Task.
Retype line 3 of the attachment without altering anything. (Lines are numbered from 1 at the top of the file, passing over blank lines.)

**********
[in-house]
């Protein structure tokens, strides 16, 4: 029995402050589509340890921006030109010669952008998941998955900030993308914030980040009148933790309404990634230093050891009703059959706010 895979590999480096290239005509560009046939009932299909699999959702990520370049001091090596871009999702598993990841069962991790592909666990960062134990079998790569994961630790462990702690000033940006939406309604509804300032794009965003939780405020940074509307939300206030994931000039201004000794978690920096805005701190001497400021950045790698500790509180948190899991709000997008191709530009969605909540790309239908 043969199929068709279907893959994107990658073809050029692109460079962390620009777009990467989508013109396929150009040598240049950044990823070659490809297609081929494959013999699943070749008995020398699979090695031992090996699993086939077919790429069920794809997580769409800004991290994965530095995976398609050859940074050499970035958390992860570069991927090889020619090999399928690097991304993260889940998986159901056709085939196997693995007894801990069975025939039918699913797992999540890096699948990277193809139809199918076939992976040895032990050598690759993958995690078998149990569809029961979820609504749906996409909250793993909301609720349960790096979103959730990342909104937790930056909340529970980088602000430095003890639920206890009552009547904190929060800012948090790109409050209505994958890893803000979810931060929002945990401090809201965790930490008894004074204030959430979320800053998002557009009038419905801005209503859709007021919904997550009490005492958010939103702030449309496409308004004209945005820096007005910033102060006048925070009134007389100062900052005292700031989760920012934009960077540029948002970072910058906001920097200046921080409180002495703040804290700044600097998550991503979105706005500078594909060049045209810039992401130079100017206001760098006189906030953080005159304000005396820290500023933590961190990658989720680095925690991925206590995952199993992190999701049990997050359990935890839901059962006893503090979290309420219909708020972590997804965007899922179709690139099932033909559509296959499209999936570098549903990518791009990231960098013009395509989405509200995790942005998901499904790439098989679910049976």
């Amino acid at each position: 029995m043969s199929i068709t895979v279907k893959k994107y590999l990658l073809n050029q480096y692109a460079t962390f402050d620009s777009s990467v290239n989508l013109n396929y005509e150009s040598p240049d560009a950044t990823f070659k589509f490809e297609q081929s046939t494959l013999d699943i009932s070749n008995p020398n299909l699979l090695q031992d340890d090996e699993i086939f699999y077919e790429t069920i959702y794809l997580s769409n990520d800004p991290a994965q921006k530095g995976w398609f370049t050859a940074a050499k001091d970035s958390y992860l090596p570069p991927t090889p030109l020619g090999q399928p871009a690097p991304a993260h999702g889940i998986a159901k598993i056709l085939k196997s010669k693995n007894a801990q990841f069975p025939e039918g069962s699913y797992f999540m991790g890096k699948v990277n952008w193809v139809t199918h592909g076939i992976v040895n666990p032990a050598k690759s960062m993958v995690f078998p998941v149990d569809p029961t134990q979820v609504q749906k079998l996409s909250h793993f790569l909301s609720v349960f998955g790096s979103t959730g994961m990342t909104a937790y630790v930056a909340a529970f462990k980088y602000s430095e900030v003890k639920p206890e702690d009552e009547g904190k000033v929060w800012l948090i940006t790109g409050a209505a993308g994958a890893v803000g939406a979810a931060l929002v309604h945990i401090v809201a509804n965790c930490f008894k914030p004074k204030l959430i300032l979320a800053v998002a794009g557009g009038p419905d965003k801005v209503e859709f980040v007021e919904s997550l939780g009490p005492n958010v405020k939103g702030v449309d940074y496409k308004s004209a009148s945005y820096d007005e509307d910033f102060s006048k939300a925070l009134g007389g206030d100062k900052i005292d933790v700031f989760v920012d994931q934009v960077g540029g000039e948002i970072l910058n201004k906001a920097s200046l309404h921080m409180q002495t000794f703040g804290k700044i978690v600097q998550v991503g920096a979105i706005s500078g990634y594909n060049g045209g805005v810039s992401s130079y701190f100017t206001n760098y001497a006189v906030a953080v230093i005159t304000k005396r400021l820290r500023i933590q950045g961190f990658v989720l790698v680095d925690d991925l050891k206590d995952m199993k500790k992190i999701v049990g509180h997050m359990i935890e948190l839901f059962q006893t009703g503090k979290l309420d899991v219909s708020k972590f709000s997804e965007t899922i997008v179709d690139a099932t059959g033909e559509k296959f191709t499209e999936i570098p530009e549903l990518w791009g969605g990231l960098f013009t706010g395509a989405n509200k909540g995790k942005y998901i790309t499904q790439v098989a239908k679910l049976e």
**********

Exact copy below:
């Amino acid at each position: 029995m043969s199929i068709t895979v279907k893959k994107y590999l990658l073809n050029q480096y692109a460079t962390f402050d620009s777009s990467v290239n989508l013109n396929y005509e150009s040598p240049d560009a950044t990823f070659k589509f490809e297609q081929s046939t494959l013999d699943i009932s070749n008995p020398n299909l699979l090695q031992d340890d090996e699993i086939f699999y077919e790429t069920i959702y794809l997580s769409n990520d800004p991290a994965q921006k530095g995976w398609f370049t050859a940074a050499k001091d970035s958390y992860l090596p570069p991927t090889p030109l020619g090999q399928p871009a690097p991304a993260h999702g889940i998986a159901k598993i056709l085939k196997s010669k693995n007894a801990q990841f069975p025939e039918g069962s699913y797992f999540m991790g890096k699948v990277n952008w193809v139809t199918h592909g076939i992976v040895n666990p032990a050598k690759s960062m993958v995690f078998p998941v149990d569809p029961t134990q979820v609504q749906k079998l996409s909250h793993f790569l909301s609720v349960f998955g790096s979103t959730g994961m990342t909104a937790y630790v930056a909340a529970f462990k980088y602000s430095e900030v003890k639920p206890e702690d009552e009547g904190k000033v929060w800012l948090i940006t790109g409050a209505a993308g994958a890893v803000g939406a979810a931060l929002v309604h945990i401090v809201a509804n965790c930490f008894k914030p004074k204030l959430i300032l979320a800053v998002a794009g557009g009038p419905d965003k801005v209503e859709f980040v007021e919904s997550l939780g009490p005492n958010v405020k939103g702030v449309d940074y496409k308004s004209a009148s945005y820096d007005e509307d910033f102060s006048k939300a925070l009134g007389g206030d100062k900052i005292d933790v700031f989760v920012d994931q934009v960077g540029g000039e948002i970072l910058n201004k906001a920097s200046l309404h921080m409180q002495t000794f703040g804290k700044i978690v600097q998550v991503g920096a979105i706005s500078g990634y594909n060049g045209g805005v810039s992401s130079y701190f100017t206001n760098y001497a006189v906030a953080v230093i005159t304000k005396r400021l820290r500023i933590q950045g961190f990658v989720l790698v680095d925690d991925l050891k206590d995952m199993k500790k992190i999701v049990g509180h997050m359990i935890e948190l839901f059962q006893t009703g503090k979290l309420d899991v219909s708020k972590f709000s997804e965007t899922i997008v179709d690139a099932t059959g033909e559509k296959f191709t499209e999936i570098p530009e549903l990518w791009g969605g990231l960098f013009t706010g395509a989405n509200k909540g995790k942005y998901i790309t499904q790439v098989a239908k679910l049976e």